8. 12U baseball. Ball hit to right field. BR running down the line sees it will be an easy base hit slows up as if to stop at the base. The RF throws to first and the throw pulls F3 off the base and causes BR to lose his balance so he touches the base and then stumbles forward off of it. At what point is he liable to be put out for coming off the base versus legally overrunning it?
  9. So normally with R2 doesn't PU have the touch at third for example if the play had been at first rather than a tag up the line? I ask because I have run into this before when I was in C and a dribbler was hit down the first base line. I went towards the working area to get a good look at a play at first. Well my PU, partner went up the line as well, and before I noticed and turned around there was a collision rounding third between R2 and F5. Neither of us saw it as we both went towards the play at first. We talked about it later and I pregame now that 1/2 way up the line PU has tag and after that BU has it. Do any of you do anything different to avoid that SH*# sandwich?
  10. So clearly this is a judgement call on whether the umpire would consider it preparatory or not. Even though he was deliberate in his motions and did look in, since he was not taking a sign, and he paused for a long time after switching hands, I considered it preparatory.
  11. FWIW in my situation in the OP, the opposing HC, who was at 3rd base questioned the non-call of the balk. He called time and went to my partner behind the plate. I was not in earshot to hear what was said. My partner then said that the coach could come talk to me if he wanted to. The coach came out and said "you know that is a balk when they switch hands like that". I explained I felt it fell under "momentary adjustment while getting settled". He mumbled something about that being a balk every time in high school. We played on. He made some snide comments about it while warming his pitcher up the next inning, but we moved past it. Then later in the game, because this was now in the pitchers head about not being able to switch hands, he switched hands and then switched back, while engaged with the plate. At this point I balked it. As for it not creating an advantage I think it could a little because the motion of switching hands can be construed by the runner as beginning to come set. He may extend his lead at this point. This could make him vulnerable to get picked off. In addition, if he realizes F1 simply switched hands, he may reduce his lead and throw his timing off for a potential steal. Many umpires I work with have this notion that almost anything a pitcher does prior to becoming set is legal and can't be balked. In fact when I talked to some of my colleagues, the first thing out of many of their mouths was, "well it was before he came set, right". Which in this case was irrelevant.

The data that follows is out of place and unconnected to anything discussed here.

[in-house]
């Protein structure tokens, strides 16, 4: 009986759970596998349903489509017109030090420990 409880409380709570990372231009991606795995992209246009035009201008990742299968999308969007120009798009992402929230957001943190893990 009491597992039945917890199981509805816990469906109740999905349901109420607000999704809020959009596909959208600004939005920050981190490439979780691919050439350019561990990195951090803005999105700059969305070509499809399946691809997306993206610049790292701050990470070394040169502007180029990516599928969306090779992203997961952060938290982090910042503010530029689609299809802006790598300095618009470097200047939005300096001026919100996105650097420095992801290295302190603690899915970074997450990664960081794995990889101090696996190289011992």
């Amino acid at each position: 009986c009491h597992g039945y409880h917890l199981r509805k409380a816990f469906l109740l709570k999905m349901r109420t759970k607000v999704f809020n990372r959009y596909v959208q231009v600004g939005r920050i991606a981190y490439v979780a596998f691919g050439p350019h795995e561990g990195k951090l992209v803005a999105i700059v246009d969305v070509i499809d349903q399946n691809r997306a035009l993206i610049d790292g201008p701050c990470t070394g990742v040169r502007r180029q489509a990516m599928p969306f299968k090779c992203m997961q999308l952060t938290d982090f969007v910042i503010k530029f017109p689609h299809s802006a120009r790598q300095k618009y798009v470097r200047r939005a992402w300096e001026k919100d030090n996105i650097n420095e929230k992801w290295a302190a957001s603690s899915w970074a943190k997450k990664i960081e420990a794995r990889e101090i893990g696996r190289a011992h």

12. Thanks for all the input. It was probably a little of "had to be there". I would say the "looking in/taking a sign" could have been judged differently by different umpires. The kid was pretty deliberate in his motion, so it was probably right on the border of what one would consider "getting settled".
  13. The game in question was 11U baseball. He was not taking a sign. The cases stated were FED and this was an OBR game. Do most of you call it differently depending on the rule set?
  14. I had nothing on the first and I balked the second. We have a 9-year MiLB umpire in our association he said "no" on the first. I was not able to ask him yet about the second.
  15. In the second situation he switched hands twice.
×
×
  • Create New...